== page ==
One interesting aspect of (creative automation) is the ability to let the system create weird ads no one would otherwise have written, bringing to life ideas that are absurd, and seeing whether by being absurd they are more effective. The power of using data in this way is that algorithms can expose things from beyond the human realm of preconceived notions and self-editing.
— David Cox, M&C Saatchi’s Chief Innovation Officer

Researchers estimate that 47% of white collar jobs in the United States will be automated by 2033. But whose jobs are specifically at risk? While recent studies show that “highly creative” occupations have little risk of being automated, creatives are increasingly using data and technology to automate a significant percentage of their daily tasks.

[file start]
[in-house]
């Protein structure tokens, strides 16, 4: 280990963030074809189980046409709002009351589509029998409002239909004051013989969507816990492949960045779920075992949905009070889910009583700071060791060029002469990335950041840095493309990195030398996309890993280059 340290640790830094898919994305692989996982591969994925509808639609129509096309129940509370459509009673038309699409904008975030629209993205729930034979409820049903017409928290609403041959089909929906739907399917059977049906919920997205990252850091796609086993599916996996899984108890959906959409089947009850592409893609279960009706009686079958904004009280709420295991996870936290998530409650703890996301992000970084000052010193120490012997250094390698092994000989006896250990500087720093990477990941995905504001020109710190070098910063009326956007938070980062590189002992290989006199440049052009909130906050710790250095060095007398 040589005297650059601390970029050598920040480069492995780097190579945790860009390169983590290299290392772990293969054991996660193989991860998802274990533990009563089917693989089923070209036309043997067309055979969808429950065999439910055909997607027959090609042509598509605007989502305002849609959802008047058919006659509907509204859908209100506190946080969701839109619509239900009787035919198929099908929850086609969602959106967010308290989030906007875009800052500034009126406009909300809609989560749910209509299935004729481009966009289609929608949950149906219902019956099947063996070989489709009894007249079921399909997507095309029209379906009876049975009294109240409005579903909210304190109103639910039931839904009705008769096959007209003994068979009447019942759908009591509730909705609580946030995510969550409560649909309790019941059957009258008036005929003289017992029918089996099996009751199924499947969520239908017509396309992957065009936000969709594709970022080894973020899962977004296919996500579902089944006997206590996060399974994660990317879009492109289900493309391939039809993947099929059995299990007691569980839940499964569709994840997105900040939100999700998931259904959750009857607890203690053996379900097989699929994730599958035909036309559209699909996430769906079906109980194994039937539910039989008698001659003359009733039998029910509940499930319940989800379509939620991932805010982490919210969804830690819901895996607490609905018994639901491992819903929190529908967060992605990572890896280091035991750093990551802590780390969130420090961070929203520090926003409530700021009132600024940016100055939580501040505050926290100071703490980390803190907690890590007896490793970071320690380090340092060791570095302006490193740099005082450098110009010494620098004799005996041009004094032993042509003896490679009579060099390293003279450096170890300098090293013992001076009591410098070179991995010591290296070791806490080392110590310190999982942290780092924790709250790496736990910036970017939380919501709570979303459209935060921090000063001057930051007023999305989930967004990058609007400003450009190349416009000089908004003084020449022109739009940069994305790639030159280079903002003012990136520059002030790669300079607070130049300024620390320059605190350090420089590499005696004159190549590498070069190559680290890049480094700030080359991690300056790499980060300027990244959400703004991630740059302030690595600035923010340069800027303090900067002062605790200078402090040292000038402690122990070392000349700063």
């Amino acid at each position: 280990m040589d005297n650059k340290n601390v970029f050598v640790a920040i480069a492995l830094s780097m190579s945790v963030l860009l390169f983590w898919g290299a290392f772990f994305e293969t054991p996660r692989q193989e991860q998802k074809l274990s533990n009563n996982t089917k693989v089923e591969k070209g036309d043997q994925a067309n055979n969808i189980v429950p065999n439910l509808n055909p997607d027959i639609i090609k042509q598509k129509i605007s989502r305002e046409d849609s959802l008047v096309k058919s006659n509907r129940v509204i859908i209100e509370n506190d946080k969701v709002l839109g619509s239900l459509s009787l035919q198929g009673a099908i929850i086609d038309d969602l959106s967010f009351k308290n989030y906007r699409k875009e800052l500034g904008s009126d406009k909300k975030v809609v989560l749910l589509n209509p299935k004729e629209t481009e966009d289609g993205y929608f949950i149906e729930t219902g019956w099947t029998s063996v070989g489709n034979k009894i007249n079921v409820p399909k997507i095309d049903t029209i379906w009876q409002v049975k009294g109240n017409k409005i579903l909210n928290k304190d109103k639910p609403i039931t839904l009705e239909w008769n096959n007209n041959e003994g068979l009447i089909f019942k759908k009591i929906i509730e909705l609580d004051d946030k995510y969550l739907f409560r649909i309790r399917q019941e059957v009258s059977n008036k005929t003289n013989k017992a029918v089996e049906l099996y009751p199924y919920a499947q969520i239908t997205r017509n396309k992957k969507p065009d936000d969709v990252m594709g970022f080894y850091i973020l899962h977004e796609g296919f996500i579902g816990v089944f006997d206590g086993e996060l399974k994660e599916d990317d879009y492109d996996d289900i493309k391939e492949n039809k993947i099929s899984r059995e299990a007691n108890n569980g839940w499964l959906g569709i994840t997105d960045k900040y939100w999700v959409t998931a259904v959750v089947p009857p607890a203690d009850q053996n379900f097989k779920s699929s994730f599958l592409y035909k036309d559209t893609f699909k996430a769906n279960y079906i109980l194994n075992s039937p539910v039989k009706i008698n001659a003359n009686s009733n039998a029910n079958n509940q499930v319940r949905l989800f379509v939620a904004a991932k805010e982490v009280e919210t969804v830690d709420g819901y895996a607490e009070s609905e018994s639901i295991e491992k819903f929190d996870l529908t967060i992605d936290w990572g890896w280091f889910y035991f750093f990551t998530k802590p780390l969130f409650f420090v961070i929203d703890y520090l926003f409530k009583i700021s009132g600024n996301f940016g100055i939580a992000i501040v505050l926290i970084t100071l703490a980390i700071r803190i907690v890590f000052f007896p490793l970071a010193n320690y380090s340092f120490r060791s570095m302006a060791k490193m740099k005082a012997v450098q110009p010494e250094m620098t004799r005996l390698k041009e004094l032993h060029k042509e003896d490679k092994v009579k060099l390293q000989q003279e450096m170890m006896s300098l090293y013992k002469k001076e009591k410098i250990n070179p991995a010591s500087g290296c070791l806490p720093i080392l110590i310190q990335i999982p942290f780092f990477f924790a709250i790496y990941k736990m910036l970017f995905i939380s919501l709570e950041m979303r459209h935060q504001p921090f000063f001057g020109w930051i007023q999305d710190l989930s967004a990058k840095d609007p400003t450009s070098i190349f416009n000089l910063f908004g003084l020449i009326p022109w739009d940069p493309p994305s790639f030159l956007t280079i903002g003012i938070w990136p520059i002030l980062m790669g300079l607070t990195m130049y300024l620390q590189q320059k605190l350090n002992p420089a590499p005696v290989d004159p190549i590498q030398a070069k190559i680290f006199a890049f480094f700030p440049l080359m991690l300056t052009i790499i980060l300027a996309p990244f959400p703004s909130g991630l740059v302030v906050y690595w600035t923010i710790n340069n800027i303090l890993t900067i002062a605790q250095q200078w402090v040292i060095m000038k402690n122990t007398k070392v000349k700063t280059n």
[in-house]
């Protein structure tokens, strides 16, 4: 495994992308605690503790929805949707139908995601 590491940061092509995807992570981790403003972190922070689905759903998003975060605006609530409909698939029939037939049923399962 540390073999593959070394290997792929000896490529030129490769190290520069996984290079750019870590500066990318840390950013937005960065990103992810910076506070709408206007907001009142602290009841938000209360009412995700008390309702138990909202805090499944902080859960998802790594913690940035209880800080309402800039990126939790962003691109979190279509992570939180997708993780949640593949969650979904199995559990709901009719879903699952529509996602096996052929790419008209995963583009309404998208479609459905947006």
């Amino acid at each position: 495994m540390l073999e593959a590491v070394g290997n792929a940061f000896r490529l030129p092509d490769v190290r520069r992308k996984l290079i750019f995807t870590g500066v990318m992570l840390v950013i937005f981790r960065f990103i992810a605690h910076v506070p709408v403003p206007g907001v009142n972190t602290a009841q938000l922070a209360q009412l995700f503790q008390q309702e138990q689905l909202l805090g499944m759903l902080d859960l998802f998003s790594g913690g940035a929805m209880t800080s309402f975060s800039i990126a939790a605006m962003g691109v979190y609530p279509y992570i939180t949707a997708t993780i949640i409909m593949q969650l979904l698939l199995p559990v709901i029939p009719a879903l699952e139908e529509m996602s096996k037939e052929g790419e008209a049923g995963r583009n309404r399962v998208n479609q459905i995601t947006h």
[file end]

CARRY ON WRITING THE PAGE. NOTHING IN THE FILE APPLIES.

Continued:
If robots are replacing doctors and pilots, it isn’t completely unreasonable to think that marketing and advertising jobs may someday share the same fate. But can creativity be automated? And if so, to what extent?

Flite’s VP of Product & Design, George Penston, was recently covered in AdAge where he conveys his personal stance on the topic.

Check out George’s article here!